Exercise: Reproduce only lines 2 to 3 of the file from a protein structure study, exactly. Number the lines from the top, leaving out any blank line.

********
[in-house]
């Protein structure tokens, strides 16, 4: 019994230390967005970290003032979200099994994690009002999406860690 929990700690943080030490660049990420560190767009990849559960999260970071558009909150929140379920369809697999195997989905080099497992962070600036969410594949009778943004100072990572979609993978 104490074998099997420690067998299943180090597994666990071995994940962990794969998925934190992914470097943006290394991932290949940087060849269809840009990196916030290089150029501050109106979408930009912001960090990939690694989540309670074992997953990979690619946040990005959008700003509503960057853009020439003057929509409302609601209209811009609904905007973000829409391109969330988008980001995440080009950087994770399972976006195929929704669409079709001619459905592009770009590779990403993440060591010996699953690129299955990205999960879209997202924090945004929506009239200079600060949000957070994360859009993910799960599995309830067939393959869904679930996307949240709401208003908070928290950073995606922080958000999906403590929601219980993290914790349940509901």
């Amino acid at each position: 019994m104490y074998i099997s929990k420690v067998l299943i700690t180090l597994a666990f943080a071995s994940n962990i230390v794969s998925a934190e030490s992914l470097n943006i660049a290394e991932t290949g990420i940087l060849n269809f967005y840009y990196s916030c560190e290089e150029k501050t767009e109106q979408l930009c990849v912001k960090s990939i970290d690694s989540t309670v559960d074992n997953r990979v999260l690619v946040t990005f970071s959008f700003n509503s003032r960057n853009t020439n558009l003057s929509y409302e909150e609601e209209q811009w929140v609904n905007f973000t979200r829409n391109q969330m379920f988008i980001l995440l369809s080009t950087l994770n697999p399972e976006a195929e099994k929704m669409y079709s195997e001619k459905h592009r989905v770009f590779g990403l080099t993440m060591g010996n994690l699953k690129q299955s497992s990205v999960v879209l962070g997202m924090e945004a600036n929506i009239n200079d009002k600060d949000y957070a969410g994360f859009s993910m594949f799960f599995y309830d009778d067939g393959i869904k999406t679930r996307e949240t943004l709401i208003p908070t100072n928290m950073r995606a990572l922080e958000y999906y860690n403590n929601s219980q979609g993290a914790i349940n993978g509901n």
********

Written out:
């Protein structure tokens, strides 16, 4: 019994230390967005970290003032979200099994994690009002999406860690 929990700690943080030490660049990420560190767009990849559960999260970071558009909150929140379920369809697999195997989905080099497992962070600036969410594949009778943004100072990572979609993978 104490074998099997420690067998299943180090597994666990071995994940962990794969998925934190992914470097943006290394991932290949940087060849269809840009990196916030290089150029501050109106979408930009912001960090990939690694989540309670074992997953990979690619946040990005959008700003509503960057853009020439003057929509409302609601209209811009609904905007973000829409391109969330988008980001995440080009950087994770399972976006195929929704669409079709001619459905592009770009590779990403993440060591010996699953690129299955990205999960879209997202924090945004929506009239200079600060949000957070994360859009993910799960599995309830067939393959869904679930996307949240709401208003908070928290950073995606922080958000999906403590929601219980993290914790349940509901």
């Amino acid at each position: 019994m104490y074998i099997s929990k420690v067998l299943i700690t180090l597994a666990f943080a071995s994940n962990i230390v794969s998925a934190e030490s992914l470097n943006i660049a290394e991932t290949g990420i940087l060849n269809f967005y840009y990196s916030c560190e290089e150029k501050t767009e109106q979408l930009c990849v912001k960090s990939i970290d690694s989540t309670v559960d074992n997953r990979v999260l690619v946040t990005f970071s959008f700003n509503s003032r960057n853009t020439n558009l003057s929509y409302e909150e609601e209209q811009w929140v609904n905007f973000t979200r829409n391109q969330m379920f988008i980001l995440l369809s080009t950087l994770n697999p399972e976006a195929e099994k929704m669409y079709s195997e001619k459905h592009r989905v770009f590779g990403l080099t993440m060591g010996n994690l699953k690129q299955s497992s990205v999960v879209l962070g997202m924090e945004a600036n929506i009239n200079d009002k600060d949000y957070a969410g994360f859009s993910m594949f799960f599995y309830d009778d067939g393959i869904k999406t679930r996307e949240t943004l709401i208003p908070t100072n928290m950073r995606a990572l922080e958000y999906y860690n403590n929601s219980q979609g993290a914790i349940n993978g509901n």